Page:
Professor Emeritus Kenny K. Chan, who taught marketing for more than 30 years, passed away December 28. He was 67.

Born September 10, 1955, in Hong Kong, he completed his primary and secondary education and worked at a television studio producing commercials where his interest in marketing first started. Chan later went on to earn a bachelor’s degree in social psychology from Tufts University, then an MBA and PhD in business administration from the University of Massachusetts, Amherst.

Chan arrived in the Department of Finance and Marketing at Chico State in 1985, where his passions for teaching and scholarship in his discipline earned him the respect of his colleagues and students alike. Welcoming, compassionate, and generous with his time and expertise in helping others, he provided strong mentorship and support to junior faculty and students.

“Whether it was academic research or office politics, he brought energy and enthusiasm to the discussion and remarkable maturity,” said Finance Professor Emeritus Richard Raj Ponarul. “His was a mix of the wisdom of an old person and the energy of a child.”

Kenny Chan laughs

Colleagues recall that Chan was a productive scholar, exemplary teacher, and an attentive contributor to both the University and the greater community. Hired at the same time as Professor Emerita Christine Hsu, she said he became not only a respected colleague but a dear family friend.

“He was a man of integrity, compassion, and humor,” she said. “I have been showered with his kindness, wisdom, and positive energy since the year we both joined the department. He was a great scholar and wonderful friend.”

From 2009–2014, Chan proudly served two terms as department chair. In addition to serving as the faculty advisor for the Chico chapter of the American Marketing Association, he was honored to be recognized by the College of Business as its Outstanding Researcher and as Outstanding Student Organization Advisor at various points during his esteemed career.

Chan served his students with the utmost devotion and took pride in earning the Outstanding Student Advisor Award from the Associated Students organization. As one of his former students, marketing professor Tim Heinze was thrilled to eventually become a faculty member in the same department.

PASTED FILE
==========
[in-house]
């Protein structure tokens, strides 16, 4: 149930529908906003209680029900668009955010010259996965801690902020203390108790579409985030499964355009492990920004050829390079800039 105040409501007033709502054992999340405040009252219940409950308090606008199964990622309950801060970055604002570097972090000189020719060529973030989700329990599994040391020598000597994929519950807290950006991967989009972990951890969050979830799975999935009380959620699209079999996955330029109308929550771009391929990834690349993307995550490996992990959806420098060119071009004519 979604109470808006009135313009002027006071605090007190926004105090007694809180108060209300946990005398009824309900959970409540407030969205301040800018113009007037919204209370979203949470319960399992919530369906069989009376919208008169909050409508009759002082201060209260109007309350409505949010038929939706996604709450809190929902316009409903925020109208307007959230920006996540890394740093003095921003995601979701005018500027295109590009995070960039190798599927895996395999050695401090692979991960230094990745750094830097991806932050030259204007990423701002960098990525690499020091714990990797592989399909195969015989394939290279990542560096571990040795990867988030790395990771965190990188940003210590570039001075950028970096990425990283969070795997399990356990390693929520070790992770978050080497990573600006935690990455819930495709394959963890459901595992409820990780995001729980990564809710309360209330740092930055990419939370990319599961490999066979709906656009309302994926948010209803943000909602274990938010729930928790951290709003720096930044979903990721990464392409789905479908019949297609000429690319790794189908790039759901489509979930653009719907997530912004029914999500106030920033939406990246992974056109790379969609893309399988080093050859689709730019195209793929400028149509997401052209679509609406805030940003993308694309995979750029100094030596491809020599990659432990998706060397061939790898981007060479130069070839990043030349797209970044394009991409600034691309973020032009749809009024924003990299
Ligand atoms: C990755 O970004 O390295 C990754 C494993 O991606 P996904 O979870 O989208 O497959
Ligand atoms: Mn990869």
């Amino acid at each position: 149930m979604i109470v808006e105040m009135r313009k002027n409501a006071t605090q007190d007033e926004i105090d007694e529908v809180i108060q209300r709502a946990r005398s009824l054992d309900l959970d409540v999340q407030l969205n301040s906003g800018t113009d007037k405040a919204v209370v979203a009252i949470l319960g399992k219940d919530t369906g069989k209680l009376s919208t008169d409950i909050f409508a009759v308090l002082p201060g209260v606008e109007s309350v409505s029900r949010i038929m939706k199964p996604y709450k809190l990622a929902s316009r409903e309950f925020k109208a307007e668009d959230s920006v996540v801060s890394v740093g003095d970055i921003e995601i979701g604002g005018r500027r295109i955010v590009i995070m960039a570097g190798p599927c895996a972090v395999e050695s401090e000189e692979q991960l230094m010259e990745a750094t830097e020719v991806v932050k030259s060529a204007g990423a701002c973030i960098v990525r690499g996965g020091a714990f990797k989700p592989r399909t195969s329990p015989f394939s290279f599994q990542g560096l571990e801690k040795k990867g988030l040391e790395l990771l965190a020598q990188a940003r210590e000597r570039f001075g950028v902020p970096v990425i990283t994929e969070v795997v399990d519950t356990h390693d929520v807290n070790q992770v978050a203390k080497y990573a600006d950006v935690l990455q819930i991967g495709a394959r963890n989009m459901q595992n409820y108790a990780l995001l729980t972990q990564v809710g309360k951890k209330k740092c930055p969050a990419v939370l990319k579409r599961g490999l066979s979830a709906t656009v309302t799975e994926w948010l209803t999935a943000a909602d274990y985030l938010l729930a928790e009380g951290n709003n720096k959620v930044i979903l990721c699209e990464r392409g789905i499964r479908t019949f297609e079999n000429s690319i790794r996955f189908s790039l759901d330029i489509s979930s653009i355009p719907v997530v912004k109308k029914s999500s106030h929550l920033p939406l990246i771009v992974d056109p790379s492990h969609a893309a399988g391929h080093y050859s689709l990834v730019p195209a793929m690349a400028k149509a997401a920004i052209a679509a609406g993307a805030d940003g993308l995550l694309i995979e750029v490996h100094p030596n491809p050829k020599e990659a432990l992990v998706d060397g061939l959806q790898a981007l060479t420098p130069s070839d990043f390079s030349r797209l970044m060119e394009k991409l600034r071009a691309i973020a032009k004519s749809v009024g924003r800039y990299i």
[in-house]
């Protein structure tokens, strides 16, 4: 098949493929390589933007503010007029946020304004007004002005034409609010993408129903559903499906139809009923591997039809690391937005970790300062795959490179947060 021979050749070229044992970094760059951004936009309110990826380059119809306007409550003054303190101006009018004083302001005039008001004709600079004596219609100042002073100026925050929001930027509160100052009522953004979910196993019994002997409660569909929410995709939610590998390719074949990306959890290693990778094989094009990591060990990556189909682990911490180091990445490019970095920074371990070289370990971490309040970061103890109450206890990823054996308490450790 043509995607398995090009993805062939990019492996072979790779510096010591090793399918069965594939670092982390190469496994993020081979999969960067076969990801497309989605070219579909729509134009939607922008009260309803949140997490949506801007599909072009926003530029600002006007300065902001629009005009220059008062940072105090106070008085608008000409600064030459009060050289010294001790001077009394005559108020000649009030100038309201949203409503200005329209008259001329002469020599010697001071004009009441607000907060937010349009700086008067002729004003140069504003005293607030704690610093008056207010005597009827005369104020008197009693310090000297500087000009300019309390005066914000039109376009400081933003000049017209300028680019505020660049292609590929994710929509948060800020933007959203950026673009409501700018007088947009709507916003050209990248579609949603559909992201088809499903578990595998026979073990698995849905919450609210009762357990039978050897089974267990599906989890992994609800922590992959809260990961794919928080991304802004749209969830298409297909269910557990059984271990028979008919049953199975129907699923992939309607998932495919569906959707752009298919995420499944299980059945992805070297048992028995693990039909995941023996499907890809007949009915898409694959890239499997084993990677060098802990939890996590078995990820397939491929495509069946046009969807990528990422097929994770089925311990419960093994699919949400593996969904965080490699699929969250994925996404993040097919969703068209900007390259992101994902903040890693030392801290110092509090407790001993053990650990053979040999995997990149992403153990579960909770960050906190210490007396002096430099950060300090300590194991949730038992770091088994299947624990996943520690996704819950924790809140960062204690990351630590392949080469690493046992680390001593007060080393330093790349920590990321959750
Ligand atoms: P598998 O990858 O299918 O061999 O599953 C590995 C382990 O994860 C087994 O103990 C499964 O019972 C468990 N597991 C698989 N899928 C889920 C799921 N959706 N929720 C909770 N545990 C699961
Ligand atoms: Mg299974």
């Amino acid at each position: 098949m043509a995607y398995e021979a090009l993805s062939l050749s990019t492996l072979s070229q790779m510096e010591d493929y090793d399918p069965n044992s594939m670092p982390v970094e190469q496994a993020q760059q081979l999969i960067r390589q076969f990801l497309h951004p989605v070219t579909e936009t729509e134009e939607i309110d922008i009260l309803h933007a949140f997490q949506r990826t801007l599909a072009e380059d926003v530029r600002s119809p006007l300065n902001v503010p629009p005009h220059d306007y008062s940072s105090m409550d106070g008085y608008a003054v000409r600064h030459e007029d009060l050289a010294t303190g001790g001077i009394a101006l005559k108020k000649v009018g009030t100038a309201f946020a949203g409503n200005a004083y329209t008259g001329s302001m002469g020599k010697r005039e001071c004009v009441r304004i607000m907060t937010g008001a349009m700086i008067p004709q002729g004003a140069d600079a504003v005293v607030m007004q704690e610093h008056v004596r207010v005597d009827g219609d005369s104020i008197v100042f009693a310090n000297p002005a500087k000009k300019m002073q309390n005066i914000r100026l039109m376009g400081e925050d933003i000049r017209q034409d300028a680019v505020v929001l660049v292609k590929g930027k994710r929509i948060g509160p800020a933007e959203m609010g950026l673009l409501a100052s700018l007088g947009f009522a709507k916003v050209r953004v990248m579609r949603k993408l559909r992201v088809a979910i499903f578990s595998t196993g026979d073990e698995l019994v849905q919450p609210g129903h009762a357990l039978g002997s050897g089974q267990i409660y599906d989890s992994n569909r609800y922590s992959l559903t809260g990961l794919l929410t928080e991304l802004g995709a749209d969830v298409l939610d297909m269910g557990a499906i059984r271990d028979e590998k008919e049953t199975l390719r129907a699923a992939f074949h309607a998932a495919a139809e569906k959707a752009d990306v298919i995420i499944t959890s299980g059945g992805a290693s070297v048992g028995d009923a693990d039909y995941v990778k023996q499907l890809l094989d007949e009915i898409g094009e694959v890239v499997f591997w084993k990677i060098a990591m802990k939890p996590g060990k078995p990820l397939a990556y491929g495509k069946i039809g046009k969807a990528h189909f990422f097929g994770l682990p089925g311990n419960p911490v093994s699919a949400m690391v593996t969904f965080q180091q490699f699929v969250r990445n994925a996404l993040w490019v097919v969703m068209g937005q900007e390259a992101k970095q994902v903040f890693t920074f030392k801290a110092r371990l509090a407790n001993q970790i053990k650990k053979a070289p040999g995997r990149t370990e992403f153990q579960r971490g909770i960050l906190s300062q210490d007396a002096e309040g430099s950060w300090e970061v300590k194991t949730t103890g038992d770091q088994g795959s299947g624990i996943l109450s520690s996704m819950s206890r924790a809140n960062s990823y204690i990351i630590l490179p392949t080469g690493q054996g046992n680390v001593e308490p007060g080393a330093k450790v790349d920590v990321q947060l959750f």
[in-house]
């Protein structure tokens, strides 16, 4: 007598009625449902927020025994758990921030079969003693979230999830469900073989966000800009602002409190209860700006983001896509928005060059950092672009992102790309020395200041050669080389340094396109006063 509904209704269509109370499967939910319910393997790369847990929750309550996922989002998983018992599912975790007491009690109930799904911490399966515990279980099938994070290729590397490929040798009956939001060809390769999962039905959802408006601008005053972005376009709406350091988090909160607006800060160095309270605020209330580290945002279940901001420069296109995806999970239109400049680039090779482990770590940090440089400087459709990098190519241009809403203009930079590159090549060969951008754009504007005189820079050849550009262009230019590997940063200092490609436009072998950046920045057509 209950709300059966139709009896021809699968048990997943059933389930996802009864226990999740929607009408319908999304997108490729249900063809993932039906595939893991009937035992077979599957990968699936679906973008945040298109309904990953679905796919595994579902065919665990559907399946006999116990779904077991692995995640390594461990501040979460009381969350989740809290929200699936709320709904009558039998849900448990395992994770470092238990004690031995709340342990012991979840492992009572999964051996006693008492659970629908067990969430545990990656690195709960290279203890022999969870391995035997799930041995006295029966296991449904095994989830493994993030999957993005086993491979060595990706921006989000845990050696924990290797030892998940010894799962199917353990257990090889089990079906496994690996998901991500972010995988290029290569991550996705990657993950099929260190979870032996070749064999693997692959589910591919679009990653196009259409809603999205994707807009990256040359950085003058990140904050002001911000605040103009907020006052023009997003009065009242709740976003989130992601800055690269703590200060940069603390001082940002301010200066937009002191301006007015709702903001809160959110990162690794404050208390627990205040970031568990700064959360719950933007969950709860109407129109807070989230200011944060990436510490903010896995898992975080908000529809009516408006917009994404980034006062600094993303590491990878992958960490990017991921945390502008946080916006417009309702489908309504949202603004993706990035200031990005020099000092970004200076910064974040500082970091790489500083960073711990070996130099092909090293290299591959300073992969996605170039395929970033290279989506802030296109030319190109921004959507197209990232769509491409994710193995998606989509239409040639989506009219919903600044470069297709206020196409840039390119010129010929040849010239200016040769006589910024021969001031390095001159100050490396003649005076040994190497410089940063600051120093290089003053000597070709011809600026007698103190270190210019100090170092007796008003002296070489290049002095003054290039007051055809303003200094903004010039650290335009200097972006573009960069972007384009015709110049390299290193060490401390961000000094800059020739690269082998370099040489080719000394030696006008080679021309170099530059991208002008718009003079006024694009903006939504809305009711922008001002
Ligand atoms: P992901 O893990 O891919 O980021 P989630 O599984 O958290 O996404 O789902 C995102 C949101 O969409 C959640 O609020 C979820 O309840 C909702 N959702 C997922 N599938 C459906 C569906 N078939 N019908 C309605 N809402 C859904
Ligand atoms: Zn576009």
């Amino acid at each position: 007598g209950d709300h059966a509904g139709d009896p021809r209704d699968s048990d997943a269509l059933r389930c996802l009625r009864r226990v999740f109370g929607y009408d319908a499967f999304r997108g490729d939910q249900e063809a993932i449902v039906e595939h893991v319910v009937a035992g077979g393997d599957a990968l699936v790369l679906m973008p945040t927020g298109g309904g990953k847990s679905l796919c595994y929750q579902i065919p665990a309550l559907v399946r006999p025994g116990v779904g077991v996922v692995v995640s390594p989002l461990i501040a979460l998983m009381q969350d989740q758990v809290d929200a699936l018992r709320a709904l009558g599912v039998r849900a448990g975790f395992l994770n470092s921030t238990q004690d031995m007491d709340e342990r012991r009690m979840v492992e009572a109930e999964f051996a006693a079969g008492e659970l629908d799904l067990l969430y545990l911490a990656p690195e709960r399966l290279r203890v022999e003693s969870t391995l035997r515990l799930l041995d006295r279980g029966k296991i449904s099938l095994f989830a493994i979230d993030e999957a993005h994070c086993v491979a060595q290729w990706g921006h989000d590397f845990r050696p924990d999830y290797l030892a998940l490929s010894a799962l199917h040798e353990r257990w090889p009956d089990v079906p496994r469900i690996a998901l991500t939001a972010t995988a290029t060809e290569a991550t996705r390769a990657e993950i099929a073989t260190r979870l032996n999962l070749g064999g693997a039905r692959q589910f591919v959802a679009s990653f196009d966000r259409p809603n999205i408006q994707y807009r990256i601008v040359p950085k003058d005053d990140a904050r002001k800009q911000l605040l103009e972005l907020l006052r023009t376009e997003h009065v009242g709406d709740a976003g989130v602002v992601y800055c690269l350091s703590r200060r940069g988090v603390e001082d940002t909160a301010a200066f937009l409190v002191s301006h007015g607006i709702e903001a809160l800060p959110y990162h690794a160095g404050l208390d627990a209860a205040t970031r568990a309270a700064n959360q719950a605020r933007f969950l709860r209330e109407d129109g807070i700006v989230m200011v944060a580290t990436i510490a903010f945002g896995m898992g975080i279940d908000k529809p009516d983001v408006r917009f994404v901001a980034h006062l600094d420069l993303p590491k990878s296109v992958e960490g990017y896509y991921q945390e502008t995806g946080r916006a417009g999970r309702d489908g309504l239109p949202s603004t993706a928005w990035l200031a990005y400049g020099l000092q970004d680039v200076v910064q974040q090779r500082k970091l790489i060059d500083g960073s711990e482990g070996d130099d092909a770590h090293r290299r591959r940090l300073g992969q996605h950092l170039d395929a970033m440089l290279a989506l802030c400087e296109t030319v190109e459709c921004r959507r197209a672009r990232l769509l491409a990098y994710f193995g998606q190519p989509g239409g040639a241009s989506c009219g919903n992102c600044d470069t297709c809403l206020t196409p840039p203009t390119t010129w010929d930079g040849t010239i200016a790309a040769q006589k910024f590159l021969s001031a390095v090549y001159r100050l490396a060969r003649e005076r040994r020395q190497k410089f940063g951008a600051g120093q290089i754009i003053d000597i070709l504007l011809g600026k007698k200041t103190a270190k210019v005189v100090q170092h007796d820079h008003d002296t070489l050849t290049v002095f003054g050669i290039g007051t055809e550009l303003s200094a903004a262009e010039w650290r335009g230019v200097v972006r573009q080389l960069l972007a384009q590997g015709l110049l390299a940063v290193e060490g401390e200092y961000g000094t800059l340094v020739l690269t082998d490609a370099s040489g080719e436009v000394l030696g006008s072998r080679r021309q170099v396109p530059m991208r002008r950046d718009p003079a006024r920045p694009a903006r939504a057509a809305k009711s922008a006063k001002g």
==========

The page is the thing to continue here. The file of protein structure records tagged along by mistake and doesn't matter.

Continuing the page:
“His energy and enthusiasm for the subject matter were infectious, and his remarkable positivity engaged me in a way that few other professors were able. Years later, I wound up working with Kenny as a colleague and found him to be no less inspiring. He candidly coached me through the intricacies of office politics, and he set a marvelous example of integrity and excellence in his daily dealings with colleagues, students, and administrators,” Heinze said. “He once described himself as an ‘introvert who likes people,’ and I have learned a great deal from him regarding how to serve and love others while also being an introvert.”

Though Chan retired in 2014, he continued to be an influential educator and colleague through the Faculty Early Retirement Program through 2019.

“Whenever someone or something needs assistance, he was always one of the first to be there doing whatever he could to take the lead and support with his endless energy, great talent, and persistent generosity,” said English Professor Emeritus Aiping Zhang. “My memories of Kenny’s kindness, wit, and smile will live on forever.”

In addition to academia, Chan was deeply involved in the Chinese and Asian communities, especially the annual Chinese New Year celebrations. He and his wife, Monica, also started a Chico Community Scholarship Association fund for deserving high school students.

His family describes him as a renaissance man of many hobbies who was never scared of trying something new. He was especially fond of woodworking and was taking classes to further his craft while also building beautiful furniture for the house. He enjoyed many sports, including skiing, tennis, karate, and tai-chi, and he stayed fit swimming and taking fitness classes. He loved traveling the world with his wife and scuba-dived in exotic places around the globe. At home, he enjoyed cooking and baking for his family and training his dog, Misty.

He is survived by his wife, Monica, sons Terence and Elliot, and daughters-in-law Lisa and Camille. In the spirit of Chan’s generosity, the family asks that any memorial contributions be made in his name to the National Pancreatic Cancer Foundation. 

A viewing will be held Saturday, January 21, from 10 a.m. to 1 p.m. at the Diablo Valley Funeral Home at 1390 Monument Boulevard in Concord, California. A virtual viewing will also be available for those unable to attend in person. Photos or memorial tributes of Chan can be sent to Terence Chan at chanism@gmail.com.

The University flag will be lowered in his memory Wednesday, January 11.